Many people wonder why sea water is actually salty, while the water from streams, rivers and lakes usually doesn’t taste like salt. A classic everyday question, with a simple answer that consists of two parts.
From a chemical point of view, salt water is found in all streams, rivers and lakes. Only in most cases is the salt concentration much lower than in the seas, which means that the salt can often not be tasted in smaller waters.
But why is the water of the oceans so much saltier than the water of most other waters, which in almost all cases end up in the sea? Sea water is salty for two reasons:
- Salt has been released from rocks on the sea floor since the formation of the Urozeans.
- Streams and rivers carry salts into the sea. If sea water evaporates, the salt remains.
Oceanographers describe the salinity with the unit Practical Salinity Units , PSU for short , which defines the salt in grams per kilogram of sea water. The average salinity of the oceans today is 34.7 grams of salt per kilogram of sea water (3.47 percent or rounded 35 PSU). In figurative terms, this is about three tablespoons of salt per liter of water.
However, this is the global average. The regional differences vary enormously! In waters near the equator, where a lot of water evaporates, the salt concentration is higher. In the oceans, where larger amounts of fresh water enter the oceans through water-rich rivers and less water evaporates, the salinity is lower.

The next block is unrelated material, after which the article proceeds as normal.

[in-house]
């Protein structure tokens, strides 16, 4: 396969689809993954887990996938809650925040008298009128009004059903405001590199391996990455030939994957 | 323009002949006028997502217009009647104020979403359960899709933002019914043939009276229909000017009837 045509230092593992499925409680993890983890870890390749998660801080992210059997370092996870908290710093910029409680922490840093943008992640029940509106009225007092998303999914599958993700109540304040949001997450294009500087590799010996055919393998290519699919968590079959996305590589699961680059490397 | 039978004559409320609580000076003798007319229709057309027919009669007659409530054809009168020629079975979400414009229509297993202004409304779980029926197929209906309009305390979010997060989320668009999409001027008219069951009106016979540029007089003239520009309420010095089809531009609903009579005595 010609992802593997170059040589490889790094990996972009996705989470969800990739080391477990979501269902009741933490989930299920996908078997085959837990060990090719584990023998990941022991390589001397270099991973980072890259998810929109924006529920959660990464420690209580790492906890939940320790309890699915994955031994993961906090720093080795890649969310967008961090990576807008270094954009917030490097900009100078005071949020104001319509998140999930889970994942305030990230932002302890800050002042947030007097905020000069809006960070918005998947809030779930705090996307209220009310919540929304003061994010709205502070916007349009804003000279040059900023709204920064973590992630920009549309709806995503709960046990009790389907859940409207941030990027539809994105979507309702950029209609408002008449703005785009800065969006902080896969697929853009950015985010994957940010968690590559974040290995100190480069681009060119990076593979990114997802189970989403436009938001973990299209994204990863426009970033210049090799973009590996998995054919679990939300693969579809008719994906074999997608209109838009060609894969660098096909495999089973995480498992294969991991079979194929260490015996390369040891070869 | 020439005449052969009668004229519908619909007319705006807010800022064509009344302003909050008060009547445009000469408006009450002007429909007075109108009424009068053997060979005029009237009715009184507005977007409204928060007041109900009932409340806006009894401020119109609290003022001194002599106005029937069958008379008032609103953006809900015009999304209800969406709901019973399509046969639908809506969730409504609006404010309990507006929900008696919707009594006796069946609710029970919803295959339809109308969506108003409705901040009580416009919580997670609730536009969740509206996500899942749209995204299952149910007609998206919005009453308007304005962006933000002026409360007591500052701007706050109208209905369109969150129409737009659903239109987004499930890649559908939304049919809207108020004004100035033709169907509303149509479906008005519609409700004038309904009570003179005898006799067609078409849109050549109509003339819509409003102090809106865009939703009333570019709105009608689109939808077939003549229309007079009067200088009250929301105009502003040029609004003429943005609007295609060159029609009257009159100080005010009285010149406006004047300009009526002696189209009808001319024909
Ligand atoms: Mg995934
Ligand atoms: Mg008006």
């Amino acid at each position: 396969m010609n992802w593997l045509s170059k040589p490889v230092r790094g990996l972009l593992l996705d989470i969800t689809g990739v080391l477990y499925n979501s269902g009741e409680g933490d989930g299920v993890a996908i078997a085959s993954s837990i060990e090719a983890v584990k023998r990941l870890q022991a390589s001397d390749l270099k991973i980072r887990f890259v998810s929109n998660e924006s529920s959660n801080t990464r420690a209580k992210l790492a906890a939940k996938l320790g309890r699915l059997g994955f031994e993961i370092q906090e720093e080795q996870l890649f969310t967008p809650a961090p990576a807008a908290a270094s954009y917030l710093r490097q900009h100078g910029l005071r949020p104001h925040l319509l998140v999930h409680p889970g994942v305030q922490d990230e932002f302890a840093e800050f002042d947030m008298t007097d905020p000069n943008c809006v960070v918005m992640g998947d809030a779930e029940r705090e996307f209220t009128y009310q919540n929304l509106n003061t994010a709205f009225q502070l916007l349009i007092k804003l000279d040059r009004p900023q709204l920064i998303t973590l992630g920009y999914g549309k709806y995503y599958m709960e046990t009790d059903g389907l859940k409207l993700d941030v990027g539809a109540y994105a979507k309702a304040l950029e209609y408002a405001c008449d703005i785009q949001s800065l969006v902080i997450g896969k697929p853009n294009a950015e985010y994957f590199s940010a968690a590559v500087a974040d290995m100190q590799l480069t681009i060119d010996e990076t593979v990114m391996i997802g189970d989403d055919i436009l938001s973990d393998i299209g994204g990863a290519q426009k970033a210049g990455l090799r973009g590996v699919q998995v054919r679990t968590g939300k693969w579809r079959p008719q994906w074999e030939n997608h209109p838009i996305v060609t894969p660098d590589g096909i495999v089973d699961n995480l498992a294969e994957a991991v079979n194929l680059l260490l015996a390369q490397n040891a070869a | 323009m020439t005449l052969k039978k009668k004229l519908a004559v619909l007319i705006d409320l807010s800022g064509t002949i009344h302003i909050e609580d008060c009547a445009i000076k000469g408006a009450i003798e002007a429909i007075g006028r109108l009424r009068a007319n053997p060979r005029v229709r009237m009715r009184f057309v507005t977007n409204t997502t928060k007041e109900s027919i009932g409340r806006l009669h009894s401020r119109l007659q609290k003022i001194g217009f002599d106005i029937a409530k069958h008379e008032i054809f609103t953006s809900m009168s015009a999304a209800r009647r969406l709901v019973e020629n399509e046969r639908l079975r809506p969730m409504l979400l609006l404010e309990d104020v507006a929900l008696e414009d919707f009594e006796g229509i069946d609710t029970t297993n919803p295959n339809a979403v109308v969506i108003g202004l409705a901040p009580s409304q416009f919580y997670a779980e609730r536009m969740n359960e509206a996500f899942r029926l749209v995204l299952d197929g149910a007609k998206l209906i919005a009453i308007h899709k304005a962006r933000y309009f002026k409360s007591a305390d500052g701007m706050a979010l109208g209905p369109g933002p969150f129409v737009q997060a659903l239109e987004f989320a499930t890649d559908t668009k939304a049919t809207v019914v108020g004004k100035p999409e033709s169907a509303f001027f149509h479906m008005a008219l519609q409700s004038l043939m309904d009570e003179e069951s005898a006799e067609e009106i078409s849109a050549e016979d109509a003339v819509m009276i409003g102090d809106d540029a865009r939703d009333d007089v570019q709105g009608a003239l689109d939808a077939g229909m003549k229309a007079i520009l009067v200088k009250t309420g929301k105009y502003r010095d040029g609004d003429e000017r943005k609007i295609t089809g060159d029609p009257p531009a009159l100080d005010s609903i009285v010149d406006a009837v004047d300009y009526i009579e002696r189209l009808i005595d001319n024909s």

In waters near the equator, where a lot of water evaporates, the salt concentration is higher.
A good example of this is the Baltic Sea. The salinity of this water is just 0.3 to 2 percent (3 to 20 PSU) – up to 1 PSU is called fresh water . This low salinity is due to the fact that relatively little water evaporates in the Baltic Sea and many water-rich but low-salt rivers flow into the Baltic Sea.
Why Only a Few Rivers have Salt Water
In contrast to the oceans, the water in rivers is relatively short. This means that the water can only dissolve a small amount of salt ions from the underground on the way to the sea. Even slightly acid rainwater, which dissolves mineral salts from the soil and then flows into streams and rivers, cannot enrich these rivers with salt so strongly that one can taste them.
Salt lakes with up to 440 PSU
It looks a little different with lakes. In addition to huge and beautiful freshwater lakes, there are also numerous salt lakes on Earth. These lakes are usually fed by saline sources or are mostly large lakes with no drain in very warm regions. Here, as with the seas, evaporation leads to higher salt concentrations.
An example of a large salt lake would be the Dead Sea with a salinity of 28 percent (280 PSU), whereby the water in this 810 square kilometer lake (status 2020) at a depth of around 50 meters has a salinity of up to 33 percent (330 PSU) ) can reach. Some lakes in the Antarctic dry valleys are even more extreme, such as Don Juan Lake, which has a salt content of 44 percent (440 PSU).